FUSINA troops capture series of Honduran drug traffickers

By Dialogo
October 16, 2014




Troops with FUSINA, an elite Honduran security force comprised of Army soldiers and National Police agents, recently captured Héctor Emilio Fernández Rosa, an alleged drug trafficker suspected of working with Mexican transnational criminal organization Los Zetas.

The suspect, also known as “Don H,” was in an upscale neighborhood nestled in mountains about 15 miles north of Tegucigalpa when he was caught on October 7. Now that he’s in custody, the United States is seeking his extradition.

It was just the latest in a series of arrests of alleged drug traffickers by Honduran and U.S. security forces – seven in recent months.

A series of arrests


Just two days before Don H’s arrest, Los Tigres commandos assigned to FUSINA captured brothers Miguel Arnulfo Valle Valle, 42, and Luis Alonso Valle Valle, 45, as well as $11.2 million (USD) and several firearms. The two brothers, alleged leaders of the international drug trafficking cartel Los Valles, were caught inside a newly-built hacienda in the town of Florida, in the western department of Copán.

And three days before that, Los Tigres troops captured another Valle brother, José Inocente Valle, 34, in the same department, near the Guatemalan border. They found him inside a house in the town of El Porvenir, and also detained his wife, Marlen Griselda Amaya Argueta. The troops also confiscated a gold-plated AK-47 rifle, 10 passports, a substantial amount of cash, and more than 20 handguns .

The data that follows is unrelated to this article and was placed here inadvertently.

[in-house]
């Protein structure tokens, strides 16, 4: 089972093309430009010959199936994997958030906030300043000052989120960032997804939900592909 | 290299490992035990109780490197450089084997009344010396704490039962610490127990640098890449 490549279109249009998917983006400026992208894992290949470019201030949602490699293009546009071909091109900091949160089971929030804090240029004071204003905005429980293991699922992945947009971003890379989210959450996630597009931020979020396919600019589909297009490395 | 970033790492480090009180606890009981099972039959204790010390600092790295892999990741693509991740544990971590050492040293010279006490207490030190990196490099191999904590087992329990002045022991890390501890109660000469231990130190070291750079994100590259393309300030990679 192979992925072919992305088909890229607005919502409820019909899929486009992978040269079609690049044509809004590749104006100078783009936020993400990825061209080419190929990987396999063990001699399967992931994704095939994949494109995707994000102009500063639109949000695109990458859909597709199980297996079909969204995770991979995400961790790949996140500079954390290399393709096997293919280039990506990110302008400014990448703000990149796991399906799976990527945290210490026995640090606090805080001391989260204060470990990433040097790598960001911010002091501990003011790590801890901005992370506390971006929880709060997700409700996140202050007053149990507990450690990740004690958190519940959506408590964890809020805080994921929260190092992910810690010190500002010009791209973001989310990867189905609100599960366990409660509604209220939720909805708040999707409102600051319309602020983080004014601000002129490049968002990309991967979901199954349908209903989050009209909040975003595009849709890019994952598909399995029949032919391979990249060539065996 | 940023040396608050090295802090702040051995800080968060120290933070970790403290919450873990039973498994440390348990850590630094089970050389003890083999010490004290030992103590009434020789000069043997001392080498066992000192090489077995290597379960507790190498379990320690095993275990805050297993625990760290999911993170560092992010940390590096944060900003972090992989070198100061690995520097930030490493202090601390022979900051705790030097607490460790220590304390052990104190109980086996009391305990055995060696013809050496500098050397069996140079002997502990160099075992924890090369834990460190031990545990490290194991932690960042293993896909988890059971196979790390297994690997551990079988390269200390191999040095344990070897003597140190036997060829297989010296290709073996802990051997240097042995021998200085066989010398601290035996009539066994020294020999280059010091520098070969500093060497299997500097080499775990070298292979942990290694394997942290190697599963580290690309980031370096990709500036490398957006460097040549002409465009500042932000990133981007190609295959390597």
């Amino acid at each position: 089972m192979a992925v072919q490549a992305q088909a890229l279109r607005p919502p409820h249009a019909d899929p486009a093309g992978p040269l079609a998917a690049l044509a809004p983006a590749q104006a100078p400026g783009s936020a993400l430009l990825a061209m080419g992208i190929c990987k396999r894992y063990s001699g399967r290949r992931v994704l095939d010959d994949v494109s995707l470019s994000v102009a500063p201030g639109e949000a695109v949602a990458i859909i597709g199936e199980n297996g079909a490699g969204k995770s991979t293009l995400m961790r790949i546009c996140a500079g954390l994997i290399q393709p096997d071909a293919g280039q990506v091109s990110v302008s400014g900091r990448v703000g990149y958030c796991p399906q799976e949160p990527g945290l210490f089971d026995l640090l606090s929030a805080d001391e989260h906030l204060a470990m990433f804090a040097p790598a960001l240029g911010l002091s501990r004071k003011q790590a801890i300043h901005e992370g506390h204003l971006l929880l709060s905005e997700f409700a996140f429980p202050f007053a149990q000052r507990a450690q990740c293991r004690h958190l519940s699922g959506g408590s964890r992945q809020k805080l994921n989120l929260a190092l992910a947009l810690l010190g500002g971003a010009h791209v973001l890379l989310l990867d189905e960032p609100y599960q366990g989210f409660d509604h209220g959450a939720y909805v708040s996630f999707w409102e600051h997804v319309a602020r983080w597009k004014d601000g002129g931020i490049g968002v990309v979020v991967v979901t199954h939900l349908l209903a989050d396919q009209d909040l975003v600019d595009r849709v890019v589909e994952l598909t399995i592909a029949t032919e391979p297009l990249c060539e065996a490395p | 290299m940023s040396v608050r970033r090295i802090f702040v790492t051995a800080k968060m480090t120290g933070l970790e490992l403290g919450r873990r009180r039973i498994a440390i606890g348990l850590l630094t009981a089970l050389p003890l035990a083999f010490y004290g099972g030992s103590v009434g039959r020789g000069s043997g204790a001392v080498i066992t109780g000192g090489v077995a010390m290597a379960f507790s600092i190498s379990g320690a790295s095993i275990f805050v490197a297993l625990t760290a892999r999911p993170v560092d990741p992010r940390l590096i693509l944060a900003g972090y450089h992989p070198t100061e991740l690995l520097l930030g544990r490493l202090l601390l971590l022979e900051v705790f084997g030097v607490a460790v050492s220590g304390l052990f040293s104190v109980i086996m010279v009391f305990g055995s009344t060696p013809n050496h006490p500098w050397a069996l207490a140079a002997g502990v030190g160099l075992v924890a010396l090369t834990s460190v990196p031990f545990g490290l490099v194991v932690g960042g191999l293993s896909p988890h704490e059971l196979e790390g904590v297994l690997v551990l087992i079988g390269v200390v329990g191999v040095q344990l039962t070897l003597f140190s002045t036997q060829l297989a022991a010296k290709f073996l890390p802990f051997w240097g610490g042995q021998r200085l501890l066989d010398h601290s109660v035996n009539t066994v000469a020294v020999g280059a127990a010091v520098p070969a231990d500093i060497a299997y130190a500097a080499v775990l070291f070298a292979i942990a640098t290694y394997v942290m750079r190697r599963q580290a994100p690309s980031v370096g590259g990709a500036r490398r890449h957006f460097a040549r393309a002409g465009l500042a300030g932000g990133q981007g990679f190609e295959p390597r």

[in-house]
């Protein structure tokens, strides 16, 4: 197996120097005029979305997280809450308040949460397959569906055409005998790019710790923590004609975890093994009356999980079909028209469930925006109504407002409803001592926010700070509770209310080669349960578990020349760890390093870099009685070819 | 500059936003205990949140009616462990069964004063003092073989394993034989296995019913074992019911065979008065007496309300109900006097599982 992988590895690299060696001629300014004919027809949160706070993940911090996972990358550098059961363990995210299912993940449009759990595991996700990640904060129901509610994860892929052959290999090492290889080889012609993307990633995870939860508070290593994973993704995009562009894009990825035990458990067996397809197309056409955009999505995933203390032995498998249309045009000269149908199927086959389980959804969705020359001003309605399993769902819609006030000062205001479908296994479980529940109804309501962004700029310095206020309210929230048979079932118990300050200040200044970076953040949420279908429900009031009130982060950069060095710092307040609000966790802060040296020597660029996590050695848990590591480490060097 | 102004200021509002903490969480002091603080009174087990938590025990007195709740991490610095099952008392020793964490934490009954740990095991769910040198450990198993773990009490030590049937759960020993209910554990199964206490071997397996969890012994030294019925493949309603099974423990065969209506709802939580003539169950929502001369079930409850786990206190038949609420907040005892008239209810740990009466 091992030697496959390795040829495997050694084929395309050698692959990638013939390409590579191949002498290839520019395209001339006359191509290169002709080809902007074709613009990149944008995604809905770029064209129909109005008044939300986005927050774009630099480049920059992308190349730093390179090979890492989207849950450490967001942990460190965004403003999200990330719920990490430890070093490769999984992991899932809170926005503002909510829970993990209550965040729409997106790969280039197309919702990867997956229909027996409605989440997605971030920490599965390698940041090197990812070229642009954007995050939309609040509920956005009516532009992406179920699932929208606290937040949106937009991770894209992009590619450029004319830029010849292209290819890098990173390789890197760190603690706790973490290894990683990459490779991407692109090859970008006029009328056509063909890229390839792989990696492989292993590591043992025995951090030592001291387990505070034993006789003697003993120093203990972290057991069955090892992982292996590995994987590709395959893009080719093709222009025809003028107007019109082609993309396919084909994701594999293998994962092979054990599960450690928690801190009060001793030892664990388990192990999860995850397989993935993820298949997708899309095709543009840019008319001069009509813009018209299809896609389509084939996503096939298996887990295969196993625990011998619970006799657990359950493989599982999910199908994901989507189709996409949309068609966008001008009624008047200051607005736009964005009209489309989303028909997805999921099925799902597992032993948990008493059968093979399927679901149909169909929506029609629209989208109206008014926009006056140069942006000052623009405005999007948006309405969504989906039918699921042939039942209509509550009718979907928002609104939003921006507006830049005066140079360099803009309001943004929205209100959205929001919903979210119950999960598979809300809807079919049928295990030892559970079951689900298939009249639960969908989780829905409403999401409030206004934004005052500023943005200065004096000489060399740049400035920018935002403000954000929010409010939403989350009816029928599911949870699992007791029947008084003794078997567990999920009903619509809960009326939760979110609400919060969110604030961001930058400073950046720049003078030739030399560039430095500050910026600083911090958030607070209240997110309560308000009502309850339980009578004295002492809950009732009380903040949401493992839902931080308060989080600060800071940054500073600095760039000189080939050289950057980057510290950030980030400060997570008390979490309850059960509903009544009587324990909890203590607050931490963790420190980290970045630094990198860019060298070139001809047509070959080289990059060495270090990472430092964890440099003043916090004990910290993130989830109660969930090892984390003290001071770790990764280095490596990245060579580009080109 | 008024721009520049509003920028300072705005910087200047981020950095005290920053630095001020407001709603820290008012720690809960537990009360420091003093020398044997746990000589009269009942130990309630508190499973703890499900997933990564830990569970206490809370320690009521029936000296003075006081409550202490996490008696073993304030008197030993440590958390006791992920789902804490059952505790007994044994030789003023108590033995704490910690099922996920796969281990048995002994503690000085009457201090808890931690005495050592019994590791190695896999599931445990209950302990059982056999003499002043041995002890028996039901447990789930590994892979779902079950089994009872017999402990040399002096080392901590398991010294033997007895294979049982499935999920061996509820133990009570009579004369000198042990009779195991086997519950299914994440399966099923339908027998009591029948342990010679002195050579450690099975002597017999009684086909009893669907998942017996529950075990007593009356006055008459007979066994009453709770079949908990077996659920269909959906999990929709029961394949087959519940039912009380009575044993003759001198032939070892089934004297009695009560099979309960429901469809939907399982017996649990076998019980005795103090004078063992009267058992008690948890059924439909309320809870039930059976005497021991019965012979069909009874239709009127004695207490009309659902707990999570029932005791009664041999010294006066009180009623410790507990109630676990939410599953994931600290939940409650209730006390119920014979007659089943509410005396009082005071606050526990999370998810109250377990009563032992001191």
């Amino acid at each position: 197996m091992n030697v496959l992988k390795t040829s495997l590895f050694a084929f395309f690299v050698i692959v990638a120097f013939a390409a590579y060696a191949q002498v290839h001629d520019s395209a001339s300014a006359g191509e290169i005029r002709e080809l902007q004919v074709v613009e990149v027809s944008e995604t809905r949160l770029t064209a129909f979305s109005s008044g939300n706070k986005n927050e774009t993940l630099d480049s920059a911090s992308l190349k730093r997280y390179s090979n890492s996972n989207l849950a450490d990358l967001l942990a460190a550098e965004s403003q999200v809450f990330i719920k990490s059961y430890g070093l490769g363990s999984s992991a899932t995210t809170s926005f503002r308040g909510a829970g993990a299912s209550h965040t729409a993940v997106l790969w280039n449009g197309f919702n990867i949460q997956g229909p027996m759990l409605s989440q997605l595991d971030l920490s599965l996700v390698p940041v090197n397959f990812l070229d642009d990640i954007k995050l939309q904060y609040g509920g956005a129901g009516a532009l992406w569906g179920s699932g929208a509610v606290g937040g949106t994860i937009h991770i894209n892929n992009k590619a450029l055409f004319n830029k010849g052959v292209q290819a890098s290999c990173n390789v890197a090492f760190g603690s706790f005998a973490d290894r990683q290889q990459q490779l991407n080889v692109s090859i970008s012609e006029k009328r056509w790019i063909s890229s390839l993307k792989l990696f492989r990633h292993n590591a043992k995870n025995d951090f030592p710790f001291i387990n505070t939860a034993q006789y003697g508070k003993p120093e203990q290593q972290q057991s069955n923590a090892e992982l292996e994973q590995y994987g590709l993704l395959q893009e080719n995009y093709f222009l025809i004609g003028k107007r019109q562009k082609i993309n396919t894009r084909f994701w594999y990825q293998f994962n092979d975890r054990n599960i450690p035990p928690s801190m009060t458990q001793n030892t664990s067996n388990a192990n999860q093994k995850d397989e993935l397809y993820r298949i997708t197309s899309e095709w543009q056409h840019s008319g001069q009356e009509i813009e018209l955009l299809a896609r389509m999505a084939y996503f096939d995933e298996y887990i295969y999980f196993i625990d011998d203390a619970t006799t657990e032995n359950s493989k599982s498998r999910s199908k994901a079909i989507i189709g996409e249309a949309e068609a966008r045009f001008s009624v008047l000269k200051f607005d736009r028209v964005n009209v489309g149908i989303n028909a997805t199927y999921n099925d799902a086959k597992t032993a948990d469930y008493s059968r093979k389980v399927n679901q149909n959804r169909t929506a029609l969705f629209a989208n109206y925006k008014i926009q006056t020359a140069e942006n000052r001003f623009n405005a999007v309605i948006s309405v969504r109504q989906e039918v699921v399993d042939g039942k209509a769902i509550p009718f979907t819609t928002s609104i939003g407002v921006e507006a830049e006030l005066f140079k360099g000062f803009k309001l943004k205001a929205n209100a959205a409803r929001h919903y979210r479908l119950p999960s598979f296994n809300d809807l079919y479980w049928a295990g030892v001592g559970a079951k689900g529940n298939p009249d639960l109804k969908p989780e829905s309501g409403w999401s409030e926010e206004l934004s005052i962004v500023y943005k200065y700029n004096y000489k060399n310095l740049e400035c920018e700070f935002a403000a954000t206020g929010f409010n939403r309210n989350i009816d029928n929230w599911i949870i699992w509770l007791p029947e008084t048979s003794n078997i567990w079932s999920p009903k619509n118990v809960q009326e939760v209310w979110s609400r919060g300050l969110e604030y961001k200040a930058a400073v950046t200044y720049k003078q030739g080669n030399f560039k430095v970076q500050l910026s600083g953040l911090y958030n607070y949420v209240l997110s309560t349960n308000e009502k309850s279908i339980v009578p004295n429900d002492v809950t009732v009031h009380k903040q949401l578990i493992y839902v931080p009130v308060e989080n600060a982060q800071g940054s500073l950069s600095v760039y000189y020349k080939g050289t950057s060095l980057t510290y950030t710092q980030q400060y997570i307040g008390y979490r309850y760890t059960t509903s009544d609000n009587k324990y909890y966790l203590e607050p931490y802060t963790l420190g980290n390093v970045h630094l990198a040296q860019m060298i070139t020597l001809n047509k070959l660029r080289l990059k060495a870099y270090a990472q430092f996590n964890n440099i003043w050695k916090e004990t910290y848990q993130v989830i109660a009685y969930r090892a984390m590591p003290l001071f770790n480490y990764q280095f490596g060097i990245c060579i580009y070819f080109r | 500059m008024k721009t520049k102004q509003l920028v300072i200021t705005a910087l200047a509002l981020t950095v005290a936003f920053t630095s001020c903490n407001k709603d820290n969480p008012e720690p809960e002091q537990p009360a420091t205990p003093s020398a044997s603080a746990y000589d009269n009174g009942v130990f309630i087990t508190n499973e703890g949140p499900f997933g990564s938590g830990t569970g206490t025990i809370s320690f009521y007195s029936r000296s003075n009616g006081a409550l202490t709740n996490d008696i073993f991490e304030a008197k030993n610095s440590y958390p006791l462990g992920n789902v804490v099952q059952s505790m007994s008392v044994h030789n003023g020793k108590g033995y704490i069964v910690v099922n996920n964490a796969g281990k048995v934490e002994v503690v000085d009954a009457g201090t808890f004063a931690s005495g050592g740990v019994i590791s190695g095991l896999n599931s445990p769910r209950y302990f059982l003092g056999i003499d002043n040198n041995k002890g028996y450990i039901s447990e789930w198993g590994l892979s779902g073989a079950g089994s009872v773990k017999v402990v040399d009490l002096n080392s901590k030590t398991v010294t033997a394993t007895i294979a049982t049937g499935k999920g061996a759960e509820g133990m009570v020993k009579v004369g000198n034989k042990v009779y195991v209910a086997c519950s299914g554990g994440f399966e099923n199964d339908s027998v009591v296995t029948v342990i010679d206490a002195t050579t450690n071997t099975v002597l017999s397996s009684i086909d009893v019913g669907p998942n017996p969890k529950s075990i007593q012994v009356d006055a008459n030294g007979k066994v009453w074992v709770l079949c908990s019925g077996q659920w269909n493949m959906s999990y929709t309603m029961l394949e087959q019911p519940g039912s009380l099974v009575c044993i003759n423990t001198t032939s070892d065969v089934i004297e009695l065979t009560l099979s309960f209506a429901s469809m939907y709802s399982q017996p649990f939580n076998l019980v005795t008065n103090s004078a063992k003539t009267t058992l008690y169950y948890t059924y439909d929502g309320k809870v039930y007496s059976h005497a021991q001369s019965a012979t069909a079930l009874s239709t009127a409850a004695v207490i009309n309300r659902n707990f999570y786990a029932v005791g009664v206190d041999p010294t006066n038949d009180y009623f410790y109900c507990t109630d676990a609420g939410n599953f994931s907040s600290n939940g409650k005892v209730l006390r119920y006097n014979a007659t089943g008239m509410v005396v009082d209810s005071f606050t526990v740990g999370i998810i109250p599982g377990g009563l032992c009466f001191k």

The capture of José Valle was historic because it was the first time a member of the Valle criminal family had been arrested in Honduras.

Los Valles has in recent years trafficked thousands of kilos of cocaine into Guatemala and then into the United States, according to allegations by the U.S. Treasury. That department’s Office of Foreign Assets Control (OFAC) placed the organization on its list of major international drug trafficking groups in August. It works with the Sinaloa Cartel, a Mexican transnational criminal organization which is one of the top drug trafficking groups in the world.

As a consequence of the series of arrests, only one Valle sibling, José Reynerio Valle, 40, remains at large. Honduran law enforcement authorities are confident they will capture him as well.